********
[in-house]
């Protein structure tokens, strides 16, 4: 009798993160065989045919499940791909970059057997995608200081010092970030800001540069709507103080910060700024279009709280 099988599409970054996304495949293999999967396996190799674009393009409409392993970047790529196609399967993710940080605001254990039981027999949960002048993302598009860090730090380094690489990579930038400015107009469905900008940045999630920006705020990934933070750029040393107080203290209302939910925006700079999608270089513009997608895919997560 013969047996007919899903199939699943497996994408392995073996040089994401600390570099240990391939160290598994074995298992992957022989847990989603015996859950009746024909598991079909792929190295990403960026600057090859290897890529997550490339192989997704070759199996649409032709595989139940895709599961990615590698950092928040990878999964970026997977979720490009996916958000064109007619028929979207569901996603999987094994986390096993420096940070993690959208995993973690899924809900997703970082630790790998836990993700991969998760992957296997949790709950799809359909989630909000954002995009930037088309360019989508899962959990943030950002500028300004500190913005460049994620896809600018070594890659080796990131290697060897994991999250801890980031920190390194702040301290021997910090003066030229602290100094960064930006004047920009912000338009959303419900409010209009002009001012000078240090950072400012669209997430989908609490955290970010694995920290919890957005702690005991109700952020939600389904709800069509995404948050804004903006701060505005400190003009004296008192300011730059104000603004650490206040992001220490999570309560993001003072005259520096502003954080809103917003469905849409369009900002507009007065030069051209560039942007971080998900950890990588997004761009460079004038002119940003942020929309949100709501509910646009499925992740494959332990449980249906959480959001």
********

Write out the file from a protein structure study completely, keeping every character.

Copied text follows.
[in-house]
């Protein structure tokens, strides 16, 4: 009798993160065989045919499940791909970059057997995608200081010092970030800001540069709507103080910060700024279009709280 099988599409970054996304495949293999999967396996190799674009393009409409392993970047790529196609399967993710940080605001254990039981027999949960002048993302598009860090730090380094690489990579930038400015107009469905900008940045999630920006705020990934933070750029040393107080203290209302939910925006700079999608270089513009997608895919997560 013969047996007919899903199939699943497996994408392995073996040089994401600390570099240990391939160290598994074995298992992957022989847990989603015996859950009746024909598991079909792929190295990403960026600057090859290897890529997550490339192989997704070759199996649409032709595989139940895709599961990615590698950092928040990878999964970026997977979720490009996916958000064109007619028929979207569901996603999987094994986390096993420096940070993690959208995993973690899924809900997703970082630790790998836990993700991969998760992957296997949790709950799809359909989630909000954002995009930037088309360019989508899962959990943030950002500028300004500190913005460049994620896809600018070594890659080796990131290697060897994991999250801890980031920190390194702040301290021997910090003066030229602290100094960064930006004047920009912000338009959303419900409010209009002009001012000078240090950072400012669209997430989908609490955290970010694995920290919890957005702690005991109700952020939600389904709800069509995404948050804004903006701060505005400190003009004296008192300011730059104000603004650490206040992001220490999570309560993001003072005259520096502003954080809103917003469905849409369009900002507009007065030069051209560039942007971080998900950890990588997004761009460079004038002119940003942020929309949100709501509910646009499925992740494959332990449980249906959480959001």